But Arsene Wenger, first with AS Monaco in France and for the past 15 years with Arsenal in England, ran circles around his competitors by buying undervalued players, developing them, and selling them at the peak of their value. If this approach sounds familiar, it might not surprise you to learn that Billy Beane views Wenger as an inspirational figure. Wenger is hardly any more a former pro soccer player than I am–he’s an economist by training, which explains how he was able to arbitrage the pants off the English Premier league for almost a decade before everyone else caught up.
His Arsenal won its last title in 2004, and the next two years finished behind a Chelsea team led by Jose Mourinho, who studied since his youth not to be a player, but a coach, and has turned into the best one in the world.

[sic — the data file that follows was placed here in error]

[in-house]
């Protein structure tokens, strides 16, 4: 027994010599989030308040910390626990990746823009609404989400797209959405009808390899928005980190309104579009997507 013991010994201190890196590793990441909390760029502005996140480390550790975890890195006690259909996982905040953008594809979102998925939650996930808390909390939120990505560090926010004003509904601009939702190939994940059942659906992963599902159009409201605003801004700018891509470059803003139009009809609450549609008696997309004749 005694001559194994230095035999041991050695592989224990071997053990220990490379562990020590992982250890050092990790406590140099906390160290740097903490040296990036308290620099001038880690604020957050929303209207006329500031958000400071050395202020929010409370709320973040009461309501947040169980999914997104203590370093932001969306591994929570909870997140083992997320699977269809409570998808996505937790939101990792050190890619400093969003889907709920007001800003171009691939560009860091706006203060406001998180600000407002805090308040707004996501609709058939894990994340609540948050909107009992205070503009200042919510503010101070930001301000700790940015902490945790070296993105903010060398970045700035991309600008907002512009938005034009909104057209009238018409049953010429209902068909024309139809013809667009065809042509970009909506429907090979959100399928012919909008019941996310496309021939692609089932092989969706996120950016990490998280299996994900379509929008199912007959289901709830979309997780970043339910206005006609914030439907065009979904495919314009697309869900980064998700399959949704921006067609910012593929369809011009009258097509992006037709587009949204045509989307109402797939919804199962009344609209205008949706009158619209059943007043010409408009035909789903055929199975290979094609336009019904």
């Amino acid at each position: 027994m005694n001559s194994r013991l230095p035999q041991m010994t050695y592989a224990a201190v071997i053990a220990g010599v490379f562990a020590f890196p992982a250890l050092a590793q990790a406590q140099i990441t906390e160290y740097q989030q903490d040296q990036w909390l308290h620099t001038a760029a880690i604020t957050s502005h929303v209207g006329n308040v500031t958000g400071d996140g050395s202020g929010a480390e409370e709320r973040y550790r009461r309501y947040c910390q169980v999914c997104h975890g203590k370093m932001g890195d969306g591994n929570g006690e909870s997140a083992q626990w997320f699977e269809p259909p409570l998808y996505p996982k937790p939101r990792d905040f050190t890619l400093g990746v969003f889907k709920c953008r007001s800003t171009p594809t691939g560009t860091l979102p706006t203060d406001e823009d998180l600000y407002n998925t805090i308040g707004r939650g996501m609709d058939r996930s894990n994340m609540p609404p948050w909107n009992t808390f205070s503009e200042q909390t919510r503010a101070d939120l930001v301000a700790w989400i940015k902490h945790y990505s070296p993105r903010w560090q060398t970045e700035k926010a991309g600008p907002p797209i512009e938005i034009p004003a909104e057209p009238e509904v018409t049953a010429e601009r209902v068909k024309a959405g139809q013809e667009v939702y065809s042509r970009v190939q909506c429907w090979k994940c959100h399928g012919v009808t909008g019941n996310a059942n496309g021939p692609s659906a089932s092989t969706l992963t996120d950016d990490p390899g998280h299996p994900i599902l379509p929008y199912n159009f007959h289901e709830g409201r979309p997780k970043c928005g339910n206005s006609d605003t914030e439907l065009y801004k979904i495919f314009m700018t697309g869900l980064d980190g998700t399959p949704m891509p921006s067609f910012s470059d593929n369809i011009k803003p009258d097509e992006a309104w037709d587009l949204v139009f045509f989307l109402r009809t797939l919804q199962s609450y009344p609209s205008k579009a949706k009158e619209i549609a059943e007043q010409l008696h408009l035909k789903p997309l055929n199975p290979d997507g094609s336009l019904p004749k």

So you’d probably still see a lot of former players as managers, but it would turn into a hybrid role that combines both off-field economic savvy and on-field leadership. I think a the uniformed coaches would take a bigger role, just because the manager would have so much responsibility he’d have to delegate. Which is good, because apart from Don Cooper, I’m not sure I can name another MLB coach who has a big positive impact on his team.
@SoMuchForPathos: “Who should I realistically start dreaming on as the Phillies’ next GM?”